Jaylynn went even further in our chat by sharing an experience she had in an REI (outdoor outfitter). “I went to REI and I was trying to get fitted for a helmet. And my hair: I had a slickback on so it wasn’t like a full afro. And I put it on and it was a little difficult because the ponytail was kind of high but I could still fit my helmet on. And the guy at REI said: ‘If your hair wasn’t so puffy you would probably be able to get it on.’ And like, in a very mean way, not in a ‘oh if it wasn’t that puffy.’ I feel like still you shouldn’t be saying that. I was crying after that…[it happened] this year a few months ago.” In 2022. We should not be surprised: but we should be outraged. Oftentimes outdoor gear, especially helmets, are not designed with larger hair in mind. Going back to the Soul Cap idea: why would manufacturers make helmets for larger hair when they do not see the need as their own? Add the fact that many people grew up in such redlined and segregated communities where it would not reflect this essential and it seems so trivial. On the whole, they don’t consider it because they don’t see it. Which leaves people like me watching Black Ice37 yelling at the tv screen “Someone get Fred a helmet that fits his Afro hair right! That is so unsafe, he may as well not even be wearing a helmet! How can the professionals on that trip not see it?!” There are indeed a few manufacturers who make larger helmets. And where style and appearance is so important to Black people who are judged constantly for their physical appearance in the world, the selection is dismal. As Jaylynn so adequately put: “I want to be able to wear my helmet out but some of the big helmets don’t look good.”
Beyond the fact that there are very few suitable helmets for larger hair, the store employee should never have made that particular comment to Jaylynn. And unfortunately, larger companies like REI cannot vet every employee on their equity practices or gauge their exposure to Black people or how to handle the delicate dance of finding the right helmet for the constant change in hair size. Outdoor retailers would all benefit from some education on the subject. Our hair and bodies deserve to be treated with respect, even when shopping for gear to do sports we love. And with that respect will come more retention for Black people in sports, inherently making it more diverse.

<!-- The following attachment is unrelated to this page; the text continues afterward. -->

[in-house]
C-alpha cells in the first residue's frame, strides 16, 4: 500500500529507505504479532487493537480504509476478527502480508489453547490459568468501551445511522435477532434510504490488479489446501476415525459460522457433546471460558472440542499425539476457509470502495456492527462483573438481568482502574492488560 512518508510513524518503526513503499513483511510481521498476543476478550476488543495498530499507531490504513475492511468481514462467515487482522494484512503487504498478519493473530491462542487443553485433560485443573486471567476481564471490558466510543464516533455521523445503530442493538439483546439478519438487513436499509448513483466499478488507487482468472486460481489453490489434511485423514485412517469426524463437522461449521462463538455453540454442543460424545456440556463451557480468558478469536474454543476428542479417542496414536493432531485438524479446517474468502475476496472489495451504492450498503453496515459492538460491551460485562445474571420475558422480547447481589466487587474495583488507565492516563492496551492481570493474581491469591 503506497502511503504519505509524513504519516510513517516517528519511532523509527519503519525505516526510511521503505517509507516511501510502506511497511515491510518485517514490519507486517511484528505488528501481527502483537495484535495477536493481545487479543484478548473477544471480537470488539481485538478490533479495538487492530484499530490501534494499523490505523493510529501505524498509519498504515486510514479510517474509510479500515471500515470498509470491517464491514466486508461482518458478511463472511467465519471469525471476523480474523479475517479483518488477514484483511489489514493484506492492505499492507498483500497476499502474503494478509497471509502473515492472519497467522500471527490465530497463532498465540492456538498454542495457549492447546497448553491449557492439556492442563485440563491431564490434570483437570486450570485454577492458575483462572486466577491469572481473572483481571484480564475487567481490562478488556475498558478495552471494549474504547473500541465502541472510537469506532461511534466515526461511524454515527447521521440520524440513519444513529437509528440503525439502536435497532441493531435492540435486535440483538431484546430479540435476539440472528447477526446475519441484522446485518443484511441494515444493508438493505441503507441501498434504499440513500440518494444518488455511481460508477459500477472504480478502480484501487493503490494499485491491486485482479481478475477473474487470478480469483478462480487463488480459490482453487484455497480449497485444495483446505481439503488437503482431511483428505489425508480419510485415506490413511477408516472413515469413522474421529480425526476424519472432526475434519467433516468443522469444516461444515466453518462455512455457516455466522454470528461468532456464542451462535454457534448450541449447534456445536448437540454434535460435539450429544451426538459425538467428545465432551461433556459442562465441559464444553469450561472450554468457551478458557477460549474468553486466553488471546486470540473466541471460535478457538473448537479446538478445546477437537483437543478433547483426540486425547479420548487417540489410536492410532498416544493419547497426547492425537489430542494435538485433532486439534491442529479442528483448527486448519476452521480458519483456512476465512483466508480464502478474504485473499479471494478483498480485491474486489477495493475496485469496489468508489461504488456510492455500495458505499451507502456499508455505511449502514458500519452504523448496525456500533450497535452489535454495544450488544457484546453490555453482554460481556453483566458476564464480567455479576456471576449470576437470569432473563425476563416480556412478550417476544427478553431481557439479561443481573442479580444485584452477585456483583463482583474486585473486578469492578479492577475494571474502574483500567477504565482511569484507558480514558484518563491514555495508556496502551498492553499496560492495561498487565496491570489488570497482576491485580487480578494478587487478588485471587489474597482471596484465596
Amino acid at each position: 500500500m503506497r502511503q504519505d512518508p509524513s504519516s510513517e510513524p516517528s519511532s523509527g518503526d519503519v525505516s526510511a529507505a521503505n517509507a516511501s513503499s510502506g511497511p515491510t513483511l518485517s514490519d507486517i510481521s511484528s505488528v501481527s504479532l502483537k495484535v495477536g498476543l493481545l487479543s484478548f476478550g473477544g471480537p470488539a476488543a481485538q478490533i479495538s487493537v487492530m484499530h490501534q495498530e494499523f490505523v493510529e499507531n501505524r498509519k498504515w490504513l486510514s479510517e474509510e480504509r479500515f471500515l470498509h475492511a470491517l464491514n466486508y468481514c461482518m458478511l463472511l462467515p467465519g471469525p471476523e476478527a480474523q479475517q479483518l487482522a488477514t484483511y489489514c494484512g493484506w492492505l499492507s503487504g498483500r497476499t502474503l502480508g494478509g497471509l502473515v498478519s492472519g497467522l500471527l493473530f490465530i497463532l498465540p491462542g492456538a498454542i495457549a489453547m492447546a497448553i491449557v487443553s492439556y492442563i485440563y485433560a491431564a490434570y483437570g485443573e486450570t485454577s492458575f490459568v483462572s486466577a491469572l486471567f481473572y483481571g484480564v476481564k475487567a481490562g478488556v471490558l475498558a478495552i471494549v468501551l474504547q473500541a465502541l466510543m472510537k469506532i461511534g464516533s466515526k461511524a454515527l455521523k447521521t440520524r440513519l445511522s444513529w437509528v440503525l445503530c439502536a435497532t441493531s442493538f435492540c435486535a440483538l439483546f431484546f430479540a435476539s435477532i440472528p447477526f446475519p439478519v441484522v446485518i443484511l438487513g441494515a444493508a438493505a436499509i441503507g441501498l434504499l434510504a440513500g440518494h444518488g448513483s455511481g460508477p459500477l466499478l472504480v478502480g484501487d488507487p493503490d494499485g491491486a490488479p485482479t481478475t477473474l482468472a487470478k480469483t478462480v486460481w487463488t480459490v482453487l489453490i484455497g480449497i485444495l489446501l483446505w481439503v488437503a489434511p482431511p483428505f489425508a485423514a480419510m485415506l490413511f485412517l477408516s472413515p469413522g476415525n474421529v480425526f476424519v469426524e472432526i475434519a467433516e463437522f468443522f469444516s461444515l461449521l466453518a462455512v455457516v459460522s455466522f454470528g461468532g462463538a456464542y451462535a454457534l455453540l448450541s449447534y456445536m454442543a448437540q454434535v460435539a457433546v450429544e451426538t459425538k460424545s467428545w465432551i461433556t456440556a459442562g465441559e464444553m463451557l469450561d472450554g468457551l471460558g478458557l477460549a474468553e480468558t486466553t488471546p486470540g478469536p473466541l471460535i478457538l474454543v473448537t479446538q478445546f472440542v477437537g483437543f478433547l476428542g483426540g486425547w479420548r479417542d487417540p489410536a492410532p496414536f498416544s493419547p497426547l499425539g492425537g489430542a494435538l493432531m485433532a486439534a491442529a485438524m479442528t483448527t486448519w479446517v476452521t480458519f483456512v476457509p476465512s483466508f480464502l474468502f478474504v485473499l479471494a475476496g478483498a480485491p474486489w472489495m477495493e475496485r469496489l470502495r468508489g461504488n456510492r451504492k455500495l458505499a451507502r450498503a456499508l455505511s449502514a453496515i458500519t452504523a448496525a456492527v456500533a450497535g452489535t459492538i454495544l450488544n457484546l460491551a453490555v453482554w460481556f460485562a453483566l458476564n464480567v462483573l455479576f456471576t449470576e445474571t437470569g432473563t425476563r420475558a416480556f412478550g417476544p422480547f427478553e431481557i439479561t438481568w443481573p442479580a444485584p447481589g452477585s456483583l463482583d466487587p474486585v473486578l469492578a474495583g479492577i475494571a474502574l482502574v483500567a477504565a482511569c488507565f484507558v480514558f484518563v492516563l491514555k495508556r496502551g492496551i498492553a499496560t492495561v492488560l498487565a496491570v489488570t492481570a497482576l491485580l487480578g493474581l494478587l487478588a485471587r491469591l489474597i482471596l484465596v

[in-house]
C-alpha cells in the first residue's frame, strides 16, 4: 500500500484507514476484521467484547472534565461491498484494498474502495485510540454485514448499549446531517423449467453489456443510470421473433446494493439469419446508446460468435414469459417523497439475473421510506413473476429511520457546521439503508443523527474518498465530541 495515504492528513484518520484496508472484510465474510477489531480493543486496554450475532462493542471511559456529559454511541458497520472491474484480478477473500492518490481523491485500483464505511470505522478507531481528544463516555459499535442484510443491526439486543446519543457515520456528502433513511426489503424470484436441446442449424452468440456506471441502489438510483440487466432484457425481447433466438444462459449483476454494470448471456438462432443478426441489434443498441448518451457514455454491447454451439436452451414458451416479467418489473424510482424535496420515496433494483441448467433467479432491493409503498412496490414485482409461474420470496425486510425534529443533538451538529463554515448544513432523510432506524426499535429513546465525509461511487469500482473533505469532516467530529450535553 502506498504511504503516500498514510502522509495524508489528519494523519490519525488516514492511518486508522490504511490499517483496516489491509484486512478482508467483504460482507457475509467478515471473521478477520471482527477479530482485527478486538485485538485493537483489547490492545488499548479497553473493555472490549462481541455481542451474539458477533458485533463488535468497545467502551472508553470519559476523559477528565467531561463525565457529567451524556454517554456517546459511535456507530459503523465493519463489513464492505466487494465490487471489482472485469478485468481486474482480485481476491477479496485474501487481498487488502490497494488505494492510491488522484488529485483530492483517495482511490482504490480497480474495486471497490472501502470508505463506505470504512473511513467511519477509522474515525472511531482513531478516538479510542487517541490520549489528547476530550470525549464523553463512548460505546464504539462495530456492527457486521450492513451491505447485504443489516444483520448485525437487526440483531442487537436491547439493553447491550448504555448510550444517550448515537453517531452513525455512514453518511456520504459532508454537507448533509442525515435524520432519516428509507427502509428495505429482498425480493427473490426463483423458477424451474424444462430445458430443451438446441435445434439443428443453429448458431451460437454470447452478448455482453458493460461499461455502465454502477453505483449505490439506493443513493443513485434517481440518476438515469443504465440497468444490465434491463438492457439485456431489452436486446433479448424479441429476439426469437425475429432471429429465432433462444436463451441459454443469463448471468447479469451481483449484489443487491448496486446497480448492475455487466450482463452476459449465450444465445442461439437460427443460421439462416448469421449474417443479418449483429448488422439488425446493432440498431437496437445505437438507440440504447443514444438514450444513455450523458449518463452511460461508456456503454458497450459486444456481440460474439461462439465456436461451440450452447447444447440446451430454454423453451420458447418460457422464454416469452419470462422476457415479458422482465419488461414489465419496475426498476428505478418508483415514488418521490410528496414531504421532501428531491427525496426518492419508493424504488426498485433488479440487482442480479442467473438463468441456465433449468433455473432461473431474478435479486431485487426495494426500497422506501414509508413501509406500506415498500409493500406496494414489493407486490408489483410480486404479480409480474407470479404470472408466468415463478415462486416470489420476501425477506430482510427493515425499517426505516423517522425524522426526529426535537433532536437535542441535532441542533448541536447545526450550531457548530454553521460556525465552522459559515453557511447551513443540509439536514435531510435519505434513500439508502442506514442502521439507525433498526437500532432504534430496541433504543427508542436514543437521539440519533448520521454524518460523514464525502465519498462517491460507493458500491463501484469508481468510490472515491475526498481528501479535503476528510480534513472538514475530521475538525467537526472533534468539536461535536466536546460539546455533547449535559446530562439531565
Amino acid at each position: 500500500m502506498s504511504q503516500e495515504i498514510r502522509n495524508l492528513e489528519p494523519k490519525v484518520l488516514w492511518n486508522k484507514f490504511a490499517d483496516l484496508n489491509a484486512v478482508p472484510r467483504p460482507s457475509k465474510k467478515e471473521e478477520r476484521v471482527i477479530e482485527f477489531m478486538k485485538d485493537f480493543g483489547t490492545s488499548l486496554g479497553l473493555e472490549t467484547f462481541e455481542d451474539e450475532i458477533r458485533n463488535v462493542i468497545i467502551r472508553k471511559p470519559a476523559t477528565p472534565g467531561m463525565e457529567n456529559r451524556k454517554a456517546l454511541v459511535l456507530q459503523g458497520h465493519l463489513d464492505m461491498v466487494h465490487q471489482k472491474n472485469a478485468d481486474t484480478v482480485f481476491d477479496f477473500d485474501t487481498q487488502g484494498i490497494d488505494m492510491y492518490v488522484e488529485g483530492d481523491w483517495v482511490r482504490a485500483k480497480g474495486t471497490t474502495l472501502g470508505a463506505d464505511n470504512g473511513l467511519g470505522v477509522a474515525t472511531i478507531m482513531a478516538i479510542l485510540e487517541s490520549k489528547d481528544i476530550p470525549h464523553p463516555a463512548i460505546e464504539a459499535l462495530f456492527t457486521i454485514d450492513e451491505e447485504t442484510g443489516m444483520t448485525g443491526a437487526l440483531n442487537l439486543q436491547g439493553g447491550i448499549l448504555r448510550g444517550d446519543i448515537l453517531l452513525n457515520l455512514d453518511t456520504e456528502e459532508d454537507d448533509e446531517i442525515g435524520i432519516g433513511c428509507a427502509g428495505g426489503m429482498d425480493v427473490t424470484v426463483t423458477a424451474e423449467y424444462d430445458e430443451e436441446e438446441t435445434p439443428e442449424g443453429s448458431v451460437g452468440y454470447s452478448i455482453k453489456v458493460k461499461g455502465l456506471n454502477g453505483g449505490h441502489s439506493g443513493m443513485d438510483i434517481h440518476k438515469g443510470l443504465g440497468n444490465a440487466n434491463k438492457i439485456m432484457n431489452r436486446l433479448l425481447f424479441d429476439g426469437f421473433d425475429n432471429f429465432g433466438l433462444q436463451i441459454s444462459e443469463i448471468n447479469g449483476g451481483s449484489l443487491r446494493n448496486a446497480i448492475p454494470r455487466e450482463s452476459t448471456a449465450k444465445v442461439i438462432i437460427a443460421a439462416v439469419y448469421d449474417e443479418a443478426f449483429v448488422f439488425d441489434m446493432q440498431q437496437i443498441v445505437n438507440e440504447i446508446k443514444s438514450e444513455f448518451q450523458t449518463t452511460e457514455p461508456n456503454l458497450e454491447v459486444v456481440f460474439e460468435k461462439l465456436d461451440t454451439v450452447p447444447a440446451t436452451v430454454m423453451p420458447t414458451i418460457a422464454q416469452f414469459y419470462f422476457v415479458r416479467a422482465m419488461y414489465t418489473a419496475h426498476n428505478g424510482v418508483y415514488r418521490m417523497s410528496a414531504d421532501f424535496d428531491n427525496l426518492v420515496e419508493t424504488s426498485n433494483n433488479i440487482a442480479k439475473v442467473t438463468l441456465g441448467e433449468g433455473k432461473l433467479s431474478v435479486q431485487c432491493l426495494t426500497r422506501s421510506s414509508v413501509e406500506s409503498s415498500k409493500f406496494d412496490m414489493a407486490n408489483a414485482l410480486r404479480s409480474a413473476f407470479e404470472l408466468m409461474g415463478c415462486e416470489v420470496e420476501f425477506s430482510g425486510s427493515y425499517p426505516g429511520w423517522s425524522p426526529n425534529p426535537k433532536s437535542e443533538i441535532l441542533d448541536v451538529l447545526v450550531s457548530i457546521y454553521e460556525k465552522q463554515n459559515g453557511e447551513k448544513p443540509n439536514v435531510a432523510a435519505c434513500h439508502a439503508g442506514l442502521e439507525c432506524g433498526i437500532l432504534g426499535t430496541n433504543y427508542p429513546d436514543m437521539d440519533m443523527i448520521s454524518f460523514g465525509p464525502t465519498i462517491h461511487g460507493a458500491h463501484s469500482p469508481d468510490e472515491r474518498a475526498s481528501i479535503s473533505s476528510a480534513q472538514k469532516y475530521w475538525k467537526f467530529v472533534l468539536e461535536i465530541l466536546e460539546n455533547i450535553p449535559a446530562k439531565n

Jaylynn has been competing for a while and also has her own ideas of how to make competitive climbing more diverse. “…if you get kids into the climbing community, like, Black and Brown kids in the climbing community, they will probably grow up with it. A lot of the kids I am on the climbing team with, they have already been on the team like 10 years. Definitely diversify teams: I think I am the only Black girl on my team and a lot of times, well, I saw you the other day but I am usually like the only Black person in the gym which makes me kind of sad. It makes me, like, not want to climb as much sometimes.” An unfortunate side effect of climbing as a Black woman. However, Jaylynn is one to watch in the competitive realm. They have goals within it for themselves: “Right now, I want to be sponsored. I’m in the works of that currently and then I want to go to a world cup, go at least to one world cup within the next 5 years. Like train really hard and make sure I have no injuries…” We are cheering you on, Jaylynn, and want to support you in this interest. If anyone has a way of assisting in getting her sponsored, please reach out.
I spoke to someone who identifies as fully Black but I also wanted to get a perspective from someone with mixed heritage.
36. Legal Defense Fund. “Brown v. Board and “The Doll Test” https://www.naacpldf.org/brown-vs-board/significance-doll-test/ 09 Dec 2022
37. “Black Ice.” https://www.imdb.com/title/tt13826138/